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In Addis Ethiopia where I grew up, Injera is traditionally made with 100% teff flour. Teff, an ancient grain that is very fine– about the size of a poppyseed— is very nutritious and considered a superfood. Like sourdough, Injera is made from a fermented starter, a thin batter that is fed with water and grain flours and left to rise.

 Here in the United States, it’s common to make Injera using grains other than teff. When I first came to the US, I tried to make Injera using only teff flour, but I had difficulty getting the batter to ferment. In Ethiopia, the fermentation had been easy—perhaps because of the climate, or perhaps because the fermented starters had been so long established.

 When I began a starter here, I would add additional flours such as brown rice, barley and wheat, until the batter began to ferment. Once my Injera starter was strong and active, I then switched to 100% teff flour. Now I make Injera with only teff, which means it’s much closer to Injera made in Ethiopia where I grew up, and it’s also gluten-free.

 While there are many kinds of teff available in Ethiopia, the two most commonly found in the US are brown teff, and light ivory teff. The differences in teff create differences in how the Injera looks. Purchasing Injera from a store or restaurant, you may notice the difference in coloring. Darker colored Injera is usually made with 100% brown teff flour. Light-colored Injera may be made with ivory teff, but it also may contain other grains mixed into the batter. Make sure to ask the store or restaurant if the Injera they have available is made with 100% teff flour, as both types of Injera look very similar.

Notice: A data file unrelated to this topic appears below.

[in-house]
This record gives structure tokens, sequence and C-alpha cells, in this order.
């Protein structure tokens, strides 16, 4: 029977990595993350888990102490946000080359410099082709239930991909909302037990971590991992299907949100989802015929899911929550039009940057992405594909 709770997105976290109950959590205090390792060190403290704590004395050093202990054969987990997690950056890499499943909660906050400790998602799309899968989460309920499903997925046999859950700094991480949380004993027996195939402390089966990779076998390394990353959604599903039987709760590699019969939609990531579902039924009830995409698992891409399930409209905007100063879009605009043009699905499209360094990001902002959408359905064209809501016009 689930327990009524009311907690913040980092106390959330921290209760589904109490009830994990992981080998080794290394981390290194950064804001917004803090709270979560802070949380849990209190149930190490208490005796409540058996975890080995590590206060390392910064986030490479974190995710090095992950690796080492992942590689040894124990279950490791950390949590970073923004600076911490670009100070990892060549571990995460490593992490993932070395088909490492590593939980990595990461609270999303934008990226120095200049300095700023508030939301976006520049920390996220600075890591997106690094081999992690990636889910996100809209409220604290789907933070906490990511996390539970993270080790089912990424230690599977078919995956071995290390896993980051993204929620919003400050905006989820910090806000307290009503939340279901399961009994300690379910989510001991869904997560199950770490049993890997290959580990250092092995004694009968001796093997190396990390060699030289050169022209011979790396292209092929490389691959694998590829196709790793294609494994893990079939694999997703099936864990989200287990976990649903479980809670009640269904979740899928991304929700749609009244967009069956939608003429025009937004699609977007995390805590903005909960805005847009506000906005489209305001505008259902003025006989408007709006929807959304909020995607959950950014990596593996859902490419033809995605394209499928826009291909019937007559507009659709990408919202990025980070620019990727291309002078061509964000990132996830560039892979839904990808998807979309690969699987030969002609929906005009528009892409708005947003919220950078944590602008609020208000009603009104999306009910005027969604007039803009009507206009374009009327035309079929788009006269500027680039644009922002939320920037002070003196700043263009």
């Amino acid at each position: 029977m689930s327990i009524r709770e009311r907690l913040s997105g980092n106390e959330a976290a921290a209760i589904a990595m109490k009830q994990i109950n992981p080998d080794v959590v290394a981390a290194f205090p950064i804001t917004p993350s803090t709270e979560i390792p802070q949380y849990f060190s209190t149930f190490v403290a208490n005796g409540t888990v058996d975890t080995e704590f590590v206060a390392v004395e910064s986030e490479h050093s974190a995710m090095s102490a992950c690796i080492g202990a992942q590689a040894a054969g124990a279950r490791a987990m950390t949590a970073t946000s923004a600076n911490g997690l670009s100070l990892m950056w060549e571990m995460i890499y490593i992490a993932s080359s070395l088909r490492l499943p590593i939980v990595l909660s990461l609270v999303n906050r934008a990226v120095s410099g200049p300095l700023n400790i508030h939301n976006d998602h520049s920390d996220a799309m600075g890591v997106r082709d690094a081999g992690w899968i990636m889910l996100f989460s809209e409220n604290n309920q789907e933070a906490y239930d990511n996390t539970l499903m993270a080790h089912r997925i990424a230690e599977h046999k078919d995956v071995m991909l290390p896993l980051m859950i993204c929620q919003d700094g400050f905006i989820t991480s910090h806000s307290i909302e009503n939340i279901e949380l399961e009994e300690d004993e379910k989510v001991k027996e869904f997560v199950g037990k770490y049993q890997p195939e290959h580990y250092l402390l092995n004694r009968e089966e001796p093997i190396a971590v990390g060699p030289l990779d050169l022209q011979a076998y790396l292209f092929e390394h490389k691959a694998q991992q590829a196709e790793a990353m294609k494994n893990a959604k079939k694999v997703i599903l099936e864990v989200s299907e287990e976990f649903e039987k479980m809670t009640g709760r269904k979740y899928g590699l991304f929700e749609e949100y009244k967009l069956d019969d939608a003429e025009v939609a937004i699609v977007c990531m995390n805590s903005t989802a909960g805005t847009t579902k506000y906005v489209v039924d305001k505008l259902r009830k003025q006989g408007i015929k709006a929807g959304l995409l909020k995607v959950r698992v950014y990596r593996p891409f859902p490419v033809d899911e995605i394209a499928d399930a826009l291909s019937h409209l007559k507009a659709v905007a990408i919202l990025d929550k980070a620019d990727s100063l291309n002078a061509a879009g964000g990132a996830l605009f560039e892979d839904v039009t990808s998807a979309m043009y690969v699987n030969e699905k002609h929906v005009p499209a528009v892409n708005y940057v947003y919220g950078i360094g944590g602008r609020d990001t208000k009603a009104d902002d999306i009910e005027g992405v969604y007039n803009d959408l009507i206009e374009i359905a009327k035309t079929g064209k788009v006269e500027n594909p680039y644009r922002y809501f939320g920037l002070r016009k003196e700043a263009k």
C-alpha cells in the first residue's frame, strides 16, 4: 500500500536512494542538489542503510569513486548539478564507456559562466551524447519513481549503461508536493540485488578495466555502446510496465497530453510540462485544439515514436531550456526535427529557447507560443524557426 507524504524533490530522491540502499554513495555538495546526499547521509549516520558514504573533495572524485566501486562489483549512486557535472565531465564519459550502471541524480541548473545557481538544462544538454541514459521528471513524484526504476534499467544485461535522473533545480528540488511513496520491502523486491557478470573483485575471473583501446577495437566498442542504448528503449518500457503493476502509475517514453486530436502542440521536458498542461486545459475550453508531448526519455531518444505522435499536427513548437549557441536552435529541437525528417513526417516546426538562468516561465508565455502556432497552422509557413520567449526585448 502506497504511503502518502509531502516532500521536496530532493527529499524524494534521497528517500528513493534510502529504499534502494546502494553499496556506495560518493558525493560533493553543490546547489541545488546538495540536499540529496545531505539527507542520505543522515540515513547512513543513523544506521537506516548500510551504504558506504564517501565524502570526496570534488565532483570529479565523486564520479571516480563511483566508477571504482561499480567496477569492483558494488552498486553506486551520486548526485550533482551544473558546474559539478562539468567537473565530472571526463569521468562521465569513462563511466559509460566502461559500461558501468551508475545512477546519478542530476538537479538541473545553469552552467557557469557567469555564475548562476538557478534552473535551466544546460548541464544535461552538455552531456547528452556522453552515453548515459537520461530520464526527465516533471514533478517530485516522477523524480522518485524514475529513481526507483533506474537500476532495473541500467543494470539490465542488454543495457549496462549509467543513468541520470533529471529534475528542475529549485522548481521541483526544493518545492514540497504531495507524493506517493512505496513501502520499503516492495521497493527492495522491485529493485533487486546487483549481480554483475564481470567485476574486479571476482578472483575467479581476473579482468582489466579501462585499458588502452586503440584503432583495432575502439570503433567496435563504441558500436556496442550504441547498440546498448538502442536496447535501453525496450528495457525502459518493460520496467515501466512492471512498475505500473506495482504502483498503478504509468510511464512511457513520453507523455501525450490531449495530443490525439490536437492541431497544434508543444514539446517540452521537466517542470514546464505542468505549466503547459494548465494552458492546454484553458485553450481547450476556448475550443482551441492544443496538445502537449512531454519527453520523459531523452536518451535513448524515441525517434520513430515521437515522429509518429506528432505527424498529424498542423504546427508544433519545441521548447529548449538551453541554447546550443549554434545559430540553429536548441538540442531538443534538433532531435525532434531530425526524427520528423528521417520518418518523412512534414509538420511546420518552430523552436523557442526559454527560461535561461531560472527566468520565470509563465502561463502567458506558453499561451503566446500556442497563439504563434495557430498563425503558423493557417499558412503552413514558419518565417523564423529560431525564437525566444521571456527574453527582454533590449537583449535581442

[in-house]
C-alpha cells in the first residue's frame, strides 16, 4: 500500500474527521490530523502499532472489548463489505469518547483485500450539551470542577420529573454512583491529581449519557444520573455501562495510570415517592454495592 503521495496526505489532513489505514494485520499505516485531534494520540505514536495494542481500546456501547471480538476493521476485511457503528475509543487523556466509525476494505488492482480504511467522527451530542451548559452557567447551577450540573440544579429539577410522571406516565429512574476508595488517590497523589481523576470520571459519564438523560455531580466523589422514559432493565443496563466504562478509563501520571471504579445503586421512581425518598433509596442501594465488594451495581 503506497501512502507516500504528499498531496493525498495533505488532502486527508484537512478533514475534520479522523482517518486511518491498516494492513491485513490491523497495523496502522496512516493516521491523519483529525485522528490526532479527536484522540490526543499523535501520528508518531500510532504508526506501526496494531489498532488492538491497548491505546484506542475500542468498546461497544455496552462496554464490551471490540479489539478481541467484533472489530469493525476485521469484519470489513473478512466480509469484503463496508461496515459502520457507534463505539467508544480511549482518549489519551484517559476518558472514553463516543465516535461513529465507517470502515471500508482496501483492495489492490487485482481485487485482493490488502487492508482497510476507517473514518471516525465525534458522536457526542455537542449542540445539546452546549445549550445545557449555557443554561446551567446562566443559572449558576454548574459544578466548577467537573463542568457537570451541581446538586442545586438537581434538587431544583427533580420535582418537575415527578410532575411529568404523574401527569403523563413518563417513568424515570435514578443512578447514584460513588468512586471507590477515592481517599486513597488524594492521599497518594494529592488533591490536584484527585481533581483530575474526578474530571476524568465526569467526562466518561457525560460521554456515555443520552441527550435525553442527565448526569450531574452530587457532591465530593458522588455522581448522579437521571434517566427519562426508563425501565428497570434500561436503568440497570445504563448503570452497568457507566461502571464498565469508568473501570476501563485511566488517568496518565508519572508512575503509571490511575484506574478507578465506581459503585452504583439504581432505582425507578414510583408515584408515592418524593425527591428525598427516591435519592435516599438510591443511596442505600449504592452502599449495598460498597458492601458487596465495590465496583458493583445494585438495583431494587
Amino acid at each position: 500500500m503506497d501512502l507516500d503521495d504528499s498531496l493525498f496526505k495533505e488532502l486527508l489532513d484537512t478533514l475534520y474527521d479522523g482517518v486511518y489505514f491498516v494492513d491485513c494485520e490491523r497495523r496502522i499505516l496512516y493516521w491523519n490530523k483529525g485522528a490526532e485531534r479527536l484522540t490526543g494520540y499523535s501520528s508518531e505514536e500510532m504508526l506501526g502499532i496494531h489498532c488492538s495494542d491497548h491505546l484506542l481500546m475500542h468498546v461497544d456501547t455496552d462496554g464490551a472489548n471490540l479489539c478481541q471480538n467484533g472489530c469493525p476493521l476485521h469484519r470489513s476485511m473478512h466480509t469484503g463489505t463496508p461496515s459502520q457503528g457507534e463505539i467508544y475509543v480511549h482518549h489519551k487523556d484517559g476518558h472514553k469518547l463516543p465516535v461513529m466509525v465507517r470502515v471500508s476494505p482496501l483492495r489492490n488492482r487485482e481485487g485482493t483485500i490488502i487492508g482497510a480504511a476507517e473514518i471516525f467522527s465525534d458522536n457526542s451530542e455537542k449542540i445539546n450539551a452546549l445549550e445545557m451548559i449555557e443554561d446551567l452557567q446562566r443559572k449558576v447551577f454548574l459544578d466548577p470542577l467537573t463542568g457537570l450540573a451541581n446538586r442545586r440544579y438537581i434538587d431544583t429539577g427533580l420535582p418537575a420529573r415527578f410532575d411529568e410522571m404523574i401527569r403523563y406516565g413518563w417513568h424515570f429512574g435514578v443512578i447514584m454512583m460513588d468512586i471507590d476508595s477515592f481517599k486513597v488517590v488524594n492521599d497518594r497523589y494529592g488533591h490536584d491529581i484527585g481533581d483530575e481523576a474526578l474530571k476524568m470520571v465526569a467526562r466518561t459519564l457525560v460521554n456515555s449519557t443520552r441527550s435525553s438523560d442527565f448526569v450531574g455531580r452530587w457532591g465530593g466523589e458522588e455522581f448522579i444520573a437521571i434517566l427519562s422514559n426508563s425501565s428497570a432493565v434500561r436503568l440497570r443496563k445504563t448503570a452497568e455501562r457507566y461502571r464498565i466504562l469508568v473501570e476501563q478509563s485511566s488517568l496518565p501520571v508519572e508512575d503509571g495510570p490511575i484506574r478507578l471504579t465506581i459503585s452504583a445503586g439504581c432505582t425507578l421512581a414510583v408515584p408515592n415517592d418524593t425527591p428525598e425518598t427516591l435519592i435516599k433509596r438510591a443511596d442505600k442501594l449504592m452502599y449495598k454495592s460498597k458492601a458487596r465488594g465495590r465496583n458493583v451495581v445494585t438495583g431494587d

After purchasing Injera, it can usually last up to three days on the counter or up to a week in the refrigerator. While most stores sell Injera in quantities of ten pieces, you can often purchase Injera from restaurants in quantities of five.

 If you do end up having leftover Injera, you can easily wrap it in foil and freeze it to eat later. Then, when you’re ready to eat the Injera you can simply put it in the oven in foil, or take it out of the foil and warm it up in the microwave.

 And I am excited to announce that our frozen Injera is now available in Oregon Market of Choice stores and the Bennett Urban Farm Store! It will be available soon on our online store.

 I hope you found these tips on Injera helpful! If you have any questions related to Injera, send me an email at If you are not on our email list sign up here to receive recipes, coupons and more.